When you’re coping with infertility, the last thing you want to hear is someone telling you to relax. I’ve been there. I’ve heard it all. Well-meaning friends telling me that “it’ll happen when it happens” or “you’re trying too hard, just relax!” or any other number of things that made me want to shake them. Words hurt, even if you really don’t mean for them to hurt. I wish I had a guidebook to give my friends and family back then. Something to let them know what I was going through without having to explain it over and over. Something like Don’t Tell Her to Relax: 22 Ways to Support Your Infertile Loved Ones by Zahie El Kouri.


Zahie has been in my shoes. She knows what it felt like to hear “I’m sure it will happen for you soon” and want to scream “really? You KNOW?  How did you get this inside information to my body? When is soon?” Over-reaction to a super well-meaning comment? Maybe. But when you go through 60 soul-crushing cycles of negative pregnancy tests, rationality goes out the window.

Don’t Tell her to Relax

Don’t Tell Her To Relax  is like a guidebook for the family and friends of couples struggling with infertility. It’s a far gentler guide than I would have written. In fact, I started a book years ago and realized that I was still a little raw from the experience, so I put it away (and forgot about it). Zahie explains all the ins and outs of infertility, including exactly what it means to be infertile. She details the different TTC terms that you’ll hear as you talk to your loved one and give you tips on more supportive alternatives to the things you may THINK are supportive.

Example: rather than saying “You’ll have a baby soon,” say “I’m sending you fertile vibes!” Or, if you’re religious, you can say that you are praying for your friend. I am not religious, but I still appreciated it when those who were said that because it meant I was in their thoughts.

Each chapter focuses on a different aspect of supporting your ILO (infertile loved one), from keeping her company during her trips to the doctor to supporting her throughout her pregnancy when it does happen. I really appreciate that Zahie reminds readers that the emotion struggle with infertility doesn’t stop just because the second line appears on the pregnancy test. I lived in fear that I would wake up and find that it was all a dream.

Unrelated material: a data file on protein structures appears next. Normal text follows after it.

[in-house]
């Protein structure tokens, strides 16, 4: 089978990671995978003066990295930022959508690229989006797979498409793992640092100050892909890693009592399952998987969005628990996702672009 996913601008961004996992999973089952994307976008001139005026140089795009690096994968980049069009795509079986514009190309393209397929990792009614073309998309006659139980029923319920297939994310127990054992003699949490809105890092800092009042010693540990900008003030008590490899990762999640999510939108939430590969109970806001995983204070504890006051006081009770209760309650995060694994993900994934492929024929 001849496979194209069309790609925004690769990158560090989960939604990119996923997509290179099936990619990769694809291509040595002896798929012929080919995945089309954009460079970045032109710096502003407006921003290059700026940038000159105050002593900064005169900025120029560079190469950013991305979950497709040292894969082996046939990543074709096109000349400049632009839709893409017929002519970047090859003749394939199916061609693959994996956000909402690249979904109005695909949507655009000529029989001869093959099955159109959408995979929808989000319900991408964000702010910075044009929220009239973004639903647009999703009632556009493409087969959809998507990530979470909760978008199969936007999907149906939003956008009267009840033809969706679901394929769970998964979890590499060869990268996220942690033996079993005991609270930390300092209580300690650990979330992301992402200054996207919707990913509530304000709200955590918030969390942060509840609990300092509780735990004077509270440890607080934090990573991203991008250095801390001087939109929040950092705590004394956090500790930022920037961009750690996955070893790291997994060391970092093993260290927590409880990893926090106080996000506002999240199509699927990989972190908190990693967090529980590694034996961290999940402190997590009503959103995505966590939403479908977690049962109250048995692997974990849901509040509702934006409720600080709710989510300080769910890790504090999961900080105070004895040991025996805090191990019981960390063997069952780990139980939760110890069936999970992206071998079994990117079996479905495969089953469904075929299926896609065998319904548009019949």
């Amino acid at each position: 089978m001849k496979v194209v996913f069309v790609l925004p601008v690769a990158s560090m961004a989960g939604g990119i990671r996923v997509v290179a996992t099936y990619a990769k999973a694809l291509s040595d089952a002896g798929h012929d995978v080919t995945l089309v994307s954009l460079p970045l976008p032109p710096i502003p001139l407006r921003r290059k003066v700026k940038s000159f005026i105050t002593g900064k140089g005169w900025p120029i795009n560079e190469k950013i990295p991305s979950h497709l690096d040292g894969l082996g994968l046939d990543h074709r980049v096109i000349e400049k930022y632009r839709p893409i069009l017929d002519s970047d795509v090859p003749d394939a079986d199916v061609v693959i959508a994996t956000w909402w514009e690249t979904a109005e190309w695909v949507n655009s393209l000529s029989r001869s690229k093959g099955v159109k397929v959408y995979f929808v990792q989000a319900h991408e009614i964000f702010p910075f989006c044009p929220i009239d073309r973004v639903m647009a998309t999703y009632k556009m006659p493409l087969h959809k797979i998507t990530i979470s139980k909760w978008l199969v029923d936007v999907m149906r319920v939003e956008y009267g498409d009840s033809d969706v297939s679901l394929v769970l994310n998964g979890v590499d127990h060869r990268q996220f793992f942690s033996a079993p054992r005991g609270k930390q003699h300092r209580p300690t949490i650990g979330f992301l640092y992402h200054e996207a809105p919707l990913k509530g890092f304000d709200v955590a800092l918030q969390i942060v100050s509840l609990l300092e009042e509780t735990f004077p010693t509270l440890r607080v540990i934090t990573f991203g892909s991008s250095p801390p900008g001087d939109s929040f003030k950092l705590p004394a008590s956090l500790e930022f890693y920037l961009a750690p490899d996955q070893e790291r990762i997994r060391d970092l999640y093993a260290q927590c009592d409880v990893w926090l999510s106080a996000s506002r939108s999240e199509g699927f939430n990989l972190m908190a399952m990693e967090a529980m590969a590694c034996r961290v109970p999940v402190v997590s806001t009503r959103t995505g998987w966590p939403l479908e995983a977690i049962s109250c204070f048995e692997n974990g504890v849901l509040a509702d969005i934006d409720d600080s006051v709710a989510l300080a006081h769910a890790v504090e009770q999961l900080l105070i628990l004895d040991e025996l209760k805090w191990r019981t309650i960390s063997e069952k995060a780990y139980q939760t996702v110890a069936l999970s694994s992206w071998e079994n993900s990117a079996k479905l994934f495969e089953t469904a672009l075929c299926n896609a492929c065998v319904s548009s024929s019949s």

In fact, I keep “proof of life” in every room of our house, even the bathroom. Basically, I keep some physical sign of my son’s existence everywhere. A stuffed animal, a toy, a picture: I need tangible objects to let me know that it’s not a dream. Yep. Even ten years later. THAT is how much psychological damage years of infertility can do to you. Everyone wears their infertility battle scars different, but believe me, we all have them.

Through it all, Zahie talks to you like a friend. She treats you the way she knows you want to treat your ILO: with respect and kindness. She, like I did deep down, knows that you really DO want to be supportive and say the right things, it’s just hard when you don’t know what your loved one is really going through.

If you have a loved on dealing with infertility, I highly recommend grabbing a copy of this book. If you are dealing with infertility yourself, gift a copy to everyone you know and they’ll take the hint from there (I hope!). It’s only $2.99 on Kindle and $3.95 in paperback on Amazon.

Have you struggled with infertility? What is one thing you wish your loved ones understood better about it?